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The 5 fundamental principles of Passive House

June 11, 2020

Sustainability and building compliance expert. Specialising in low energy design, SAP, SBEM, BREEAM, and air testing for the construction industry,

Andrew Sadler

The Passive House is the world-leading standard when it comes to energy efficient construction. 

The Passive House standard is the mecca of all energy and sustainability consultants; it’s the real deal. The perfect combination of quality, energy efficiency and comfort, achieving PassivHaus is the ultimate aspiration for those working in the design and construction industry; but it isn’t easy to attain.

A Passive House is designed to consume up to 90% less heating and cooling energy than conventional buildings, keeping its habitants comfortably warm all winter and cool throughout the summer. It’s born from a German approach developed by the PassivHaus Institute and can only be certified through a rigorous quality assurance process.

A Passive House may look no different from the outside, but you can guarantee that the design will have been meticulously crafted.

There are a lot of boxes to tick; there’s a reason the standard is so aspirational.

But, the benefits? They make the effort worthwhile.

A Passive House will deliver:

Okay – so you know you want it. How do you get it?

To achieve the Passive House standard, you need to meet 5 main principles.

These principles are the core ways in which you can differentiate a “normal” home with one that has the PassivHaus badge of approval.

1 – High quality insulation

Rule number one when it comes to Passive House is to get your building envelope in check.

That means designing something that is highly efficient and exceptionally well insulated. This added layer of insulation is achieved by a ‘blanket’, used in the walls, floor and ceilings. Some designers will opt to build the entire home from insulating materials (such as wood fibre and Porotherm blocks) in a bid to minimise the need for external energy supply.

It is also important to remember that it isn’t about how much insulation you put into a property, but the way in which you use it. It is most effective when wrapped uninterrupted around the entire build… although this is often not wholly possible. In these cases, the material that bypasses the insulation will create a thermal bridge, and this can significantly impact the scope of the insulation.

Whatever your choice, the ultimate aim is to integrate insulation that minimises heat gain in the warmer months, and stops heat loss in the winter.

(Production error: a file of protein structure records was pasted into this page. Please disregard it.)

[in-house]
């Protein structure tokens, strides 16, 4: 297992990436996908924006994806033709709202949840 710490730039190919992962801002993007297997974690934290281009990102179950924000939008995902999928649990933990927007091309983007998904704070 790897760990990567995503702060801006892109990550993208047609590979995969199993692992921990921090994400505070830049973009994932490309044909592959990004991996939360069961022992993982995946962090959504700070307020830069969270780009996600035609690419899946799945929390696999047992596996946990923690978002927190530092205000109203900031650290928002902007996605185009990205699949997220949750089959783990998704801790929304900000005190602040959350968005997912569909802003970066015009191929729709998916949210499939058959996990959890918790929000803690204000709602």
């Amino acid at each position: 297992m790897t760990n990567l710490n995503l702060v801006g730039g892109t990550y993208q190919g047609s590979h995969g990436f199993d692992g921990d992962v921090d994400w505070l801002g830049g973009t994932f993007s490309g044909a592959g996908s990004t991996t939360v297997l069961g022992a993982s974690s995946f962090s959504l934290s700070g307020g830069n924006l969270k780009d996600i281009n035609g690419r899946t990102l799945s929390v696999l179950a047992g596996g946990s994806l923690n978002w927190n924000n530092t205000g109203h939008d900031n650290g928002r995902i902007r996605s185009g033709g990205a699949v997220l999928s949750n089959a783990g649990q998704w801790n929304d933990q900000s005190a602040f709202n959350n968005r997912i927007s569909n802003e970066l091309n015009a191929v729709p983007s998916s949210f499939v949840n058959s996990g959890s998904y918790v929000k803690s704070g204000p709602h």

2 – Heat control and robust windows 

All window frames must be expertly insulated and fitted with double glazing to eradicate heat loss. In fact, typically, a passive building will typically have triple glazing due to their major role in space heat energy. 

You can also make use of Low-E coatings on the glass to control the level of heat gain needed at any time. For example, high solar heat gain windows could be used on the sides of the house where winter sun is needed, with low solar heat gain windows put in the areas the summer sun could do most harm.

Further features of high-performance windows and glazing include nonconductive framing, insulated framing and warm-edge spacers.

3 – Airtight construction

That means no draughts coming in, and no leaks coming out.

An air-tight building will limit heat escape and cut down on the subsequent energy costs, localising any condensation problems and promising the very best comfort within the building.

It should be carefully considered at the design stage, as the air barrier of the home will need to be continuous and clear. It should include all air barrier materials that you plan on using and details of any potential penetrations (and how you will stop them).

Essentially, it means every joint should be perfectly sealed and there should be zero gaps in the ‘skin’ of the build.

4 – Heat recovery ventilation

Now that the building is air-tight – and air leakage has been stopped in its tracks – you need to implement a way of flushing the stale air out and replacing it with fresh, filtered and temperature-managed air. 

The answer? A heat recovery ventilation (HRV) system.

The HRV will do exactly that, avoiding any stuffiness in the home and eliminating the potential for condensation in colder weather. It’s a nifty thing, and it does this through a heat exchanger which ensures any incoming air is near enough the same temperature as that which has been pushed out. 

5 – Thermal bridge free design

We’ve mentioned thermal bridges earlier, but eliminating them from your design is crucial if you want to achieve Passive House. 

When it comes to the architectural interface, a Passive Build is expected to be thermal bridge free. There are many ways to avoid thermal bridging (some of which we have talked about here) but ultimately it comes down to architectural design changes on the areas of the building shell that conduct heat or cold more readily than the rest of the structure. 

Although these may seem like small spots, they can compromise the entire performance of your insulation… so you’d best fix them, quick!

In a couple of weeks we will be hosting a Q&A session with a local self builder who went on their own Passivhaus journey, discuss the pros and cons, the pitifuls and the benefits. Why not subscribe to our emails do you don’t miss it.

Buildpass is here to guide you towards all of your energy efficiency and sustainable home goals; including achieving the Passive House Standard. If you would like to find out more about our services – and how we can help you – please drop a member of our friendly team a message.

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